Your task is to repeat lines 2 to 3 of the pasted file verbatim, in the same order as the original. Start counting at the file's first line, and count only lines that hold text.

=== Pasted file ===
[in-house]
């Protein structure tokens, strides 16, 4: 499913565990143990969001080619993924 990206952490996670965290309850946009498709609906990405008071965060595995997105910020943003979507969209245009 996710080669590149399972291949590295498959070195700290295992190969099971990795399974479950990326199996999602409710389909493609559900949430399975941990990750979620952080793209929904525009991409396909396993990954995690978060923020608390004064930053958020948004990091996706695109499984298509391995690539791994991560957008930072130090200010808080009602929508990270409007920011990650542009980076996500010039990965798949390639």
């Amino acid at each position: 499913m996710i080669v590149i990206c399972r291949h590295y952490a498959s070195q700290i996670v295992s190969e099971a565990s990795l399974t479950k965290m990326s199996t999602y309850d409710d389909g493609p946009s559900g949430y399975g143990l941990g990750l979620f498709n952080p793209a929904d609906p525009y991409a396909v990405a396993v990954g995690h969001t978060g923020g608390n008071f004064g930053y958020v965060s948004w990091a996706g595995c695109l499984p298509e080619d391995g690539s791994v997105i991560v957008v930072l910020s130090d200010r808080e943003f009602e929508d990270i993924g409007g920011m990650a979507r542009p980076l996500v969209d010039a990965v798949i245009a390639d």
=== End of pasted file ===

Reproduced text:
């Protein structure tokens, strides 16, 4: 499913565990143990969001080619993924 990206952490996670965290309850946009498709609906990405008071965060595995997105910020943003979507969209245009 996710080669590149399972291949590295498959070195700290295992190969099971990795399974479950990326199996999602409710389909493609559900949430399975941990990750979620952080793209929904525009991409396909396993990954995690978060923020608390004064930053958020948004990091996706695109499984298509391995690539791994991560957008930072130090200010808080009602929508990270409007920011990650542009980076996500010039990965798949390639």
């Amino acid at each position: 499913m996710i080669v590149i990206c399972r291949h590295y952490a498959s070195q700290i996670v295992s190969e099971a565990s990795l399974t479950k965290m990326s199996t999602y309850d409710d389909g493609p946009s559900g949430y399975g143990l941990g990750l979620f498709n952080p793209a929904d609906p525009y991409a396909v990405a396993v990954g995690h969001t978060g923020g608390n008071f004064g930053y958020v965060s948004w990091a996706g595995c695109l499984p298509e080619d391995g690539s791994v997105i991560v957008v930072l910020s130090d200010r808080e943003f009602e929508d990270i993924g409007g920011m990650a979507r542009p980076l996500v969209d010039a990965v798949i245009a390639d």